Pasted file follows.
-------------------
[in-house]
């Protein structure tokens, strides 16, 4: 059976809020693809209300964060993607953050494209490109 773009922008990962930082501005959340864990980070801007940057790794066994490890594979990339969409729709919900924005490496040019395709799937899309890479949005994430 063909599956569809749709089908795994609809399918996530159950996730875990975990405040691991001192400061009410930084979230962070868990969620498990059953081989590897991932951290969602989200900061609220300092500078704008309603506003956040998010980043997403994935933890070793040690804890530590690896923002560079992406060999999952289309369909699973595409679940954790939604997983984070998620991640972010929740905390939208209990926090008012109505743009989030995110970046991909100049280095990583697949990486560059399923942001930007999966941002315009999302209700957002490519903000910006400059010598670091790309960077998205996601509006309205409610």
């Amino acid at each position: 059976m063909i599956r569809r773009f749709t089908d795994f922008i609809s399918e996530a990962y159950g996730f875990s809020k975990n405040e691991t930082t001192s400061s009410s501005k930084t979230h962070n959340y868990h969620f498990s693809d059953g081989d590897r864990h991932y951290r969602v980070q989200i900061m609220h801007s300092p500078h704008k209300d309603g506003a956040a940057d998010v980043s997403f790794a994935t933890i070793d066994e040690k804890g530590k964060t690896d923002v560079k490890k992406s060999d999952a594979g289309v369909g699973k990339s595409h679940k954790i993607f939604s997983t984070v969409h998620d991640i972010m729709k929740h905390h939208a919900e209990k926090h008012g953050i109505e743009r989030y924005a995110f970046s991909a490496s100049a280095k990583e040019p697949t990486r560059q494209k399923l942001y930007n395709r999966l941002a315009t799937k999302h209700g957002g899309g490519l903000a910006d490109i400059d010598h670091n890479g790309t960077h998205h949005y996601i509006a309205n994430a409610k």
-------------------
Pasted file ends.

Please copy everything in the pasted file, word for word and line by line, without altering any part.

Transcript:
[in-house]
């Protein structure tokens, strides 16, 4: 059976809020693809209300964060993607953050494209490109 773009922008990962930082501005959340864990980070801007940057790794066994490890594979990339969409729709919900924005490496040019395709799937899309890479949005994430 063909599956569809749709089908795994609809399918996530159950996730875990975990405040691991001192400061009410930084979230962070868990969620498990059953081989590897991932951290969602989200900061609220300092500078704008309603506003956040998010980043997403994935933890070793040690804890530590690896923002560079992406060999999952289309369909699973595409679940954790939604997983984070998620991640972010929740905390939208209990926090008012109505743009989030995110970046991909100049280095990583697949990486560059399923942001930007999966941002315009999302209700957002490519903000910006400059010598670091790309960077998205996601509006309205409610």
């Amino acid at each position: 059976m063909i599956r569809r773009f749709t089908d795994f922008i609809s399918e996530a990962y159950g996730f875990s809020k975990n405040e691991t930082t001192s400061s009410s501005k930084t979230h962070n959340y868990h969620f498990s693809d059953g081989d590897r864990h991932y951290r969602v980070q989200i900061m609220h801007s300092p500078h704008k209300d309603g506003a956040a940057d998010v980043s997403f790794a994935t933890i070793d066994e040690k804890g530590k964060t690896d923002v560079k490890k992406s060999d999952a594979g289309v369909g699973k990339s595409h679940k954790i993607f939604s997983t984070v969409h998620d991640i972010m729709k929740h905390h939208a919900e209990k926090h008012g953050i109505e743009r989030y924005a995110f970046s991909a490496s100049a280095k990583e040019p697949t990486r560059q494209k399923l942001y930007n395709r999966l941002a315009t799937k999302h209700g957002g899309g490519l903000a910006d490109i400059d010598h670091n890479g790309t960077h998205h949005y996601i509006a309205n994430a409610k």